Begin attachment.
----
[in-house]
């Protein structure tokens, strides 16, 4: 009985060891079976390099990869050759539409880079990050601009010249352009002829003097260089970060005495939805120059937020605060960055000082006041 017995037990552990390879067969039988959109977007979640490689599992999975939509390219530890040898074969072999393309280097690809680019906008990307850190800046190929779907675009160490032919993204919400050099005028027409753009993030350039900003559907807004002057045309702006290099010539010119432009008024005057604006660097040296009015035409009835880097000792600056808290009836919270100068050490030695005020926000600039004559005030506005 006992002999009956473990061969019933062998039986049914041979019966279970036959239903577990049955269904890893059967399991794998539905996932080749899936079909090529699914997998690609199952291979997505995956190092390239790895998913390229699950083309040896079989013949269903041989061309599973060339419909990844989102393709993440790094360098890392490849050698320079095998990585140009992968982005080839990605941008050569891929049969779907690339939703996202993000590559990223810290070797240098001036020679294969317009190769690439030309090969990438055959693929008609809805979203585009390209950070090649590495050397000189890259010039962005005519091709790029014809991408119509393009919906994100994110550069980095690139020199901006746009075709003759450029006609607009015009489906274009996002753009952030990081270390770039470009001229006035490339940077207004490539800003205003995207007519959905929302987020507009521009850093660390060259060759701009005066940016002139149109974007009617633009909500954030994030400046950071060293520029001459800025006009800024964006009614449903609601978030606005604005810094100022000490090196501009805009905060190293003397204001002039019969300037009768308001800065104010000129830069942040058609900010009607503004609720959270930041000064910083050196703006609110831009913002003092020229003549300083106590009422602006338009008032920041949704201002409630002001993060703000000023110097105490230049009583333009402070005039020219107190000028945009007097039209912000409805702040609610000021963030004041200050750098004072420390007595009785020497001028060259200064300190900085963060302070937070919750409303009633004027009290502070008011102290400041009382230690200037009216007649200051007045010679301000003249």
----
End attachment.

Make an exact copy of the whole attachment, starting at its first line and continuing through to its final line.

[in-house]
């Protein structure tokens, strides 16, 4: 009985060891079976390099990869050759539409880079990050601009010249352009002829003097260089970060005495939805120059937020605060960055000082006041 017995037990552990390879067969039988959109977007979640490689599992999975939509390219530890040898074969072999393309280097690809680019906008990307850190800046190929779907675009160490032919993204919400050099005028027409753009993030350039900003559907807004002057045309702006290099010539010119432009008024005057604006660097040296009015035409009835880097000792600056808290009836919270100068050490030695005020926000600039004559005030506005 006992002999009956473990061969019933062998039986049914041979019966279970036959239903577990049955269904890893059967399991794998539905996932080749899936079909090529699914997998690609199952291979997505995956190092390239790895998913390229699950083309040896079989013949269903041989061309599973060339419909990844989102393709993440790094360098890392490849050698320079095998990585140009992968982005080839990605941008050569891929049969779907690339939703996202993000590559990223810290070797240098001036020679294969317009190769690439030309090969990438055959693929008609809805979203585009390209950070090649590495050397000189890259010039962005005519091709790029014809991408119509393009919906994100994110550069980095690139020199901006746009075709003759450029006609607009015009489906274009996002753009952030990081270390770039470009001229006035490339940077207004490539800003205003995207007519959905929302987020507009521009850093660390060259060759701009005066940016002139149109974007009617633009909500954030994030400046950071060293520029001459800025006009800024964006009614449903609601978030606005604005810094100022000490090196501009805009905060190293003397204001002039019969300037009768308001800065104010000129830069942040058609900010009607503004609720959270930041000064910083050196703006609110831009913002003092020229003549300083106590009422602006338009008032920041949704201002409630002001993060703000000023110097105490230049009583333009402070005039020219107190000028945009007097039209912000409805702040609610000021963030004041200050750098004072420390007595009785020497001028060259200064300190900085963060302070937070919750409303009633004027009290502070008011102290400041009382230690200037009216007649200051007045010679301000003249």